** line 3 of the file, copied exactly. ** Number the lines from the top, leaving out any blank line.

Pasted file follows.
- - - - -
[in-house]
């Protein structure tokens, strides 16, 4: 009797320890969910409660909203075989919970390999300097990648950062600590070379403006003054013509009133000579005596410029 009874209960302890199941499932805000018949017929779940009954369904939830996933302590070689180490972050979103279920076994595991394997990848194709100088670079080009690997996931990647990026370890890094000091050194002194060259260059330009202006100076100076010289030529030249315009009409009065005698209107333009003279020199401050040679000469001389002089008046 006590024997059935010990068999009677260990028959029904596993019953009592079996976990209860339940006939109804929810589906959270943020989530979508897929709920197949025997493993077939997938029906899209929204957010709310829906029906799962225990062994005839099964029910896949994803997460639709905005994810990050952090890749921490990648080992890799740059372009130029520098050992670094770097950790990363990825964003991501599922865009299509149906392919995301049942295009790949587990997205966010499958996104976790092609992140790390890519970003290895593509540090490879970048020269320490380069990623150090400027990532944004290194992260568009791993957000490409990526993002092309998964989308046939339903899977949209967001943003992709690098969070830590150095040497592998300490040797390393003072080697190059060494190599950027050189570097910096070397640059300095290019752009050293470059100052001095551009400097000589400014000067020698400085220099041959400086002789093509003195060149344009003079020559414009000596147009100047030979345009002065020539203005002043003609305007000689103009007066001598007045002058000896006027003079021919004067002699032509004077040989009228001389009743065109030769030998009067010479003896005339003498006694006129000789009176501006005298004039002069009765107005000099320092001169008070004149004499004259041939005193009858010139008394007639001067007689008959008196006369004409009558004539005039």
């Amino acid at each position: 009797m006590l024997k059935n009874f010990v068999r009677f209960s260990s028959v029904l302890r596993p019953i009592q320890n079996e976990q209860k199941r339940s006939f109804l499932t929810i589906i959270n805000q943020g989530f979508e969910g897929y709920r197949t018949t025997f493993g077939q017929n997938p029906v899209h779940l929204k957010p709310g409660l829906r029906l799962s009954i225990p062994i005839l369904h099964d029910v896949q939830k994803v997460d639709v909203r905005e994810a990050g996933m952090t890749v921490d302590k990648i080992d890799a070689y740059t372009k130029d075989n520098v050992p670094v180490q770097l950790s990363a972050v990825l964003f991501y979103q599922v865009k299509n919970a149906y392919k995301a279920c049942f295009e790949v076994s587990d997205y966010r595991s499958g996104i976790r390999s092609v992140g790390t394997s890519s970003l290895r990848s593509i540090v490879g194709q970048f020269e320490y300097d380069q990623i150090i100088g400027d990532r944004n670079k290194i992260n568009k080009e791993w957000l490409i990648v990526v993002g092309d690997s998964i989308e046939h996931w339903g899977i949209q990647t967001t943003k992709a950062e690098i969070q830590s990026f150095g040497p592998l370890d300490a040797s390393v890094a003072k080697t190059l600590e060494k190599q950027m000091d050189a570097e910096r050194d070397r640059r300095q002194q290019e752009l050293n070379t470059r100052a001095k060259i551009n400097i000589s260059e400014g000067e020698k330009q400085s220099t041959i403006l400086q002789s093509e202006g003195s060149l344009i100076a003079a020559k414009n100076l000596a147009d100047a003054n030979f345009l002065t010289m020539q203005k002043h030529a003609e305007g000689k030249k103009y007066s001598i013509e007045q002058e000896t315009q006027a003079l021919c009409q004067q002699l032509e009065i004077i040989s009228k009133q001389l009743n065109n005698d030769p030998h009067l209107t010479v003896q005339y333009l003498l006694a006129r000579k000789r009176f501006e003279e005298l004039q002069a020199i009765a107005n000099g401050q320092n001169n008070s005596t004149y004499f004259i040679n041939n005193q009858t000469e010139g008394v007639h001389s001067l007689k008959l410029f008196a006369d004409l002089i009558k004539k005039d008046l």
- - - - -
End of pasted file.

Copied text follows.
């Amino acid at each position: 009797m006590l024997k059935n009874f010990v068999r009677f209960s260990s028959v029904l302890r596993p019953i009592q320890n079996e976990q209860k199941r339940s006939f109804l499932t929810i589906i959270n805000q943020g989530f979508e969910g897929y709920r197949t018949t025997f493993g077939q017929n997938p029906v899209h779940l929204k957010p709310g409660l829906r029906l799962s009954i225990p062994i005839l369904h099964d029910v896949q939830k994803v997460d639709v909203r905005e994810a990050g996933m952090t890749v921490d302590k990648i080992d890799a070689y740059t372009k130029d075989n520098v050992p670094v180490q770097l950790s990363a972050v990825l964003f991501y979103q599922v865009k299509n919970a149906y392919k995301a279920c049942f295009e790949v076994s587990d997205y966010r595991s499958g996104i976790r390999s092609v992140g790390t394997s890519s970003l290895r990848s593509i540090v490879g194709q970048f020269e320490y300097d380069q990623i150090i100088g400027d990532r944004n670079k290194i992260n568009k080009e791993w957000l490409i990648v990526v993002g092309d690997s998964i989308e046939h996931w339903g899977i949209q990647t967001t943003k992709a950062e690098i969070q830590s990026f150095g040497p592998l370890d300490a040797s390393v890094a003072k080697t190059l600590e060494k190599q950027m000091d050189a570097e910096r050194d070397r640059r300095q002194q290019e752009l050293n070379t470059r100052a001095k060259i551009n400097i000589s260059e400014g000067e020698k330009q400085s220099t041959i403006l400086q002789s093509e202006g003195s060149l344009i100076a003079a020559k414009n100076l000596a147009d100047a003054n030979f345009l002065t010289m020539q203005k002043h030529a003609e305007g000689k030249k103009y007066s001598i013509e007045q002058e000896t315009q006027a003079l021919c009409q004067q002699l032509e009065i004077i040989s009228k009133q001389l009743n065109n005698d030769p030998h009067l209107t010479v003896q005339y333009l003498l006694a006129r000579k000789r009176f501006e003279e005298l004039q002069a020199i009765a107005n000099g401050q320092n001169n008070s005596t004149y004499f004259i040679n041939n005193q009858t000469e010139g008394v007639h001389s001067l007689k008959l410029f008196a006369d004409l002089i009558k004539k005039d008046l």